I'm not sure whether this was a guideline sentence or not as none of the articles explain. Here's the most in depth piece. Willie Gary had this to say about his son after the sentencing:

"I want to thank God for giving me my son alive because based on the guys he was hanging with and the things they were doing, rather than be in a courtyard I could be in the graveyard.”

Update-- from what I'm hearing, this was a win for the defense as the government was seeking a leadership enhancement which would have resulted in a much higher sentence of at least 5 years. Can anyone confirm?

Cocodorm case heard by 11th Circuit

You remember this case, right? It's the one where Judge Cooke ruled that operating a porn site from inside one's home is permitted in a residential area. The 11th Circuit heard argument yesterday, and John Pacenti covered it here. Judge Pryor wasn't sympathetic:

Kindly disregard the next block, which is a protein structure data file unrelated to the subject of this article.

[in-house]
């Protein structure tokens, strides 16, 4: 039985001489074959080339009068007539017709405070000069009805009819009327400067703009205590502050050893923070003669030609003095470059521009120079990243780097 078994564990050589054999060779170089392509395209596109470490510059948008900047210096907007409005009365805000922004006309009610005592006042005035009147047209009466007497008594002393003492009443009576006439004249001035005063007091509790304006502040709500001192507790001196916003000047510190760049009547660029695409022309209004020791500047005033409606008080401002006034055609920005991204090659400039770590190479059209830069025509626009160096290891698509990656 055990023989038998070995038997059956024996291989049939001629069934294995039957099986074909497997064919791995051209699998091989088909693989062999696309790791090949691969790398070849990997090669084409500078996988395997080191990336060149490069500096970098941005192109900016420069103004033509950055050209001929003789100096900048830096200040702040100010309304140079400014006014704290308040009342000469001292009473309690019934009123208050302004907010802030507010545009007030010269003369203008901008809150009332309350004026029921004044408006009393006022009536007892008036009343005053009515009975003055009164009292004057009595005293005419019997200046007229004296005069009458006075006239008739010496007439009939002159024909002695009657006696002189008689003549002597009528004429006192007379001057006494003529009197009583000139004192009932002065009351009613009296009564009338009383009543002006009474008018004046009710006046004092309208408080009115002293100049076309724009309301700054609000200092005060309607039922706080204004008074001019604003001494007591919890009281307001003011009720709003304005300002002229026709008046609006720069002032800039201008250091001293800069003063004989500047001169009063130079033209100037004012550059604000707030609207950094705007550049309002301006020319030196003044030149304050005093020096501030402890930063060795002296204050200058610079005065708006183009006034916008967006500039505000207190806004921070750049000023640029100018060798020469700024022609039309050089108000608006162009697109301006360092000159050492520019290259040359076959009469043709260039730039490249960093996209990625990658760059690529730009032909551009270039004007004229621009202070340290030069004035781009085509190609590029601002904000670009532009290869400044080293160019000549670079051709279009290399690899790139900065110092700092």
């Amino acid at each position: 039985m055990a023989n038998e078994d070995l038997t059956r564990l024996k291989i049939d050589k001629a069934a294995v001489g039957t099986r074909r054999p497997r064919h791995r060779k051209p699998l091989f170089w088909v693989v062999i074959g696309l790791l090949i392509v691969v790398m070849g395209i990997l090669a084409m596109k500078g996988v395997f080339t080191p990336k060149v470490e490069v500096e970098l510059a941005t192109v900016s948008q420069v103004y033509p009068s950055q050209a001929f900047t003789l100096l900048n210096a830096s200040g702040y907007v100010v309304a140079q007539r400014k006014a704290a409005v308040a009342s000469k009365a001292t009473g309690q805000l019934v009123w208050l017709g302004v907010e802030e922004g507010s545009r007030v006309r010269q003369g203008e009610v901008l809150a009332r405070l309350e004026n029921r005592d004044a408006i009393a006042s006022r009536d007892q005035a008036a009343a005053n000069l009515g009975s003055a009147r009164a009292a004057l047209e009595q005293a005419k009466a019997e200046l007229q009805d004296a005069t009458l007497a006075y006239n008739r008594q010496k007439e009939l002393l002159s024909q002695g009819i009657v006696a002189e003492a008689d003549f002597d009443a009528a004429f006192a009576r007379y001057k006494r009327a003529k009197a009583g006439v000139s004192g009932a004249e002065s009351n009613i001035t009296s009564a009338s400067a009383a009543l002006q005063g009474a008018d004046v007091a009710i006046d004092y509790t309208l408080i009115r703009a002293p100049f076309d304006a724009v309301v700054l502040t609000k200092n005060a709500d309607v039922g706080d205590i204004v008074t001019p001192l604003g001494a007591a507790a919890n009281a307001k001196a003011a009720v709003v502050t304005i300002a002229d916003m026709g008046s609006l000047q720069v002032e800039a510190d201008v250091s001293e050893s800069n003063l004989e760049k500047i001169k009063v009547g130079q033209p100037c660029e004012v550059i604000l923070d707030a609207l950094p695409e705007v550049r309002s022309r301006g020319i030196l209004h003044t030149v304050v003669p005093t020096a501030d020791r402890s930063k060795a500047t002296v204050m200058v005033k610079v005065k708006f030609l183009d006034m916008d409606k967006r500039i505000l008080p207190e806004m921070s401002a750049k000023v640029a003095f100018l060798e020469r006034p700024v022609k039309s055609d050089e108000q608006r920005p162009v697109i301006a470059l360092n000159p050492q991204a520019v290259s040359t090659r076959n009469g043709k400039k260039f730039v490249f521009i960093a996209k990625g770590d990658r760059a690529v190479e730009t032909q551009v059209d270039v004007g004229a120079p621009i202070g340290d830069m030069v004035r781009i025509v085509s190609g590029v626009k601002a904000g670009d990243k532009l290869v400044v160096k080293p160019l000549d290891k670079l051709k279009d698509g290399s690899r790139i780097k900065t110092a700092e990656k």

In 11th U.S. Circuit Court of Appeals panel indicated Thursday that the keyhole should be closed on Internet porn sites broadcasting from private residences, saying the sites constitute a business and could violate municipal zoning ordinances. “We live in the world of reality TV. People will watch anything,” said Judge William H. Pyror, one of three judges hearing the city’s appeal. His comments came during oral arguments in the city of Miami’s appeal to enforce municipal codes at a two-story colonial home north of downtown Miami used by, a gay sex site that provides in-home camera feeds to subscribers. The house at 503 NE 27th St. is essentially a production studio because independent contractors provide a service for a salary, room and board, the appellate judge said. But U.S. District Judge Marcia Cooke ruled last year in favor of cocodorm’s parent company, Flava Works, citing a 2001 ruling by the 11th Circuit that concluded such homes did not constitute adult entertainment business because the product was essentially in cyberspace.